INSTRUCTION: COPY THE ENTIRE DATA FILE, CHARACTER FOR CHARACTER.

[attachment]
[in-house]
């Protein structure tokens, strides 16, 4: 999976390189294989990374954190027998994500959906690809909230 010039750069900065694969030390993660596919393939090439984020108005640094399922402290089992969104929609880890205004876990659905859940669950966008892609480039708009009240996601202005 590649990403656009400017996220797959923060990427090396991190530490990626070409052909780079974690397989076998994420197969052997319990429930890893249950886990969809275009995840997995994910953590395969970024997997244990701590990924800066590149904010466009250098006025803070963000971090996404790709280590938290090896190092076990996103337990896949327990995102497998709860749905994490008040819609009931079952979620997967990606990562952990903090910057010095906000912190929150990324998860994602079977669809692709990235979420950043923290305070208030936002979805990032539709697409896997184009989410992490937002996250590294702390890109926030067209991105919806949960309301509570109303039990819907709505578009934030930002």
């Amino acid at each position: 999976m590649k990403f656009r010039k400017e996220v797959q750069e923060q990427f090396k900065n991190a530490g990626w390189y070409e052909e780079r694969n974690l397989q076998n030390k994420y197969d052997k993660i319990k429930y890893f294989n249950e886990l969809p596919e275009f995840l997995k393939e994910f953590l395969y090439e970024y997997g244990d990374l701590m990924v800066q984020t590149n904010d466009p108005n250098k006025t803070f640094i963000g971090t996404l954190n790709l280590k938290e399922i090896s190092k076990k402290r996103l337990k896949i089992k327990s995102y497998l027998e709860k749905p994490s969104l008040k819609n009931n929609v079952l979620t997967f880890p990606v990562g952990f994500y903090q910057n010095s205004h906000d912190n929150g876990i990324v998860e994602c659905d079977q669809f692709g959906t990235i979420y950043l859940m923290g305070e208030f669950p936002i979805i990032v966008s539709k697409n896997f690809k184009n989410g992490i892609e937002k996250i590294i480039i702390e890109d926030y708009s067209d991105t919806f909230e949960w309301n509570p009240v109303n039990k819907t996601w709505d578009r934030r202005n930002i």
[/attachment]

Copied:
[in-house]
């Protein structure tokens, strides 16, 4: 999976390189294989990374954190027998994500959906690809909230 010039750069900065694969030390993660596919393939090439984020108005640094399922402290089992969104929609880890205004876990659905859940669950966008892609480039708009009240996601202005 590649990403656009400017996220797959923060990427090396991190530490990626070409052909780079974690397989076998994420197969052997319990429930890893249950886990969809275009995840997995994910953590395969970024997997244990701590990924800066590149904010466009250098006025803070963000971090996404790709280590938290090896190092076990996103337990896949327990995102497998709860749905994490008040819609009931079952979620997967990606990562952990903090910057010095906000912190929150990324998860994602079977669809692709990235979420950043923290305070208030936002979805990032539709697409896997184009989410992490937002996250590294702390890109926030067209991105919806949960309301509570109303039990819907709505578009934030930002």
């Amino acid at each position: 999976m590649k990403f656009r010039k400017e996220v797959q750069e923060q990427f090396k900065n991190a530490g990626w390189y070409e052909e780079r694969n974690l397989q076998n030390k994420y197969d052997k993660i319990k429930y890893f294989n249950e886990l969809p596919e275009f995840l997995k393939e994910f953590l395969y090439e970024y997997g244990d990374l701590m990924v800066q984020t590149n904010d466009p108005n250098k006025t803070f640094i963000g971090t996404l954190n790709l280590k938290e399922i090896s190092k076990k402290r996103l337990k896949i089992k327990s995102y497998l027998e709860k749905p994490s969104l008040k819609n009931n929609v079952l979620t997967f880890p990606v990562g952990f994500y903090q910057n010095s205004h906000d912190n929150g876990i990324v998860e994602c659905d079977q669809f692709g959906t990235i979420y950043l859940m923290g305070e208030f669950p936002i979805i990032v966008s539709k697409n896997f690809k184009n989410g992490i892609e937002k996250i590294i480039i702390e890109d926030y708009s067209d991105t919806f909230e949960w309301n509570p009240v109303n039990k819907t996601w709505d578009r934030r202005n930002i």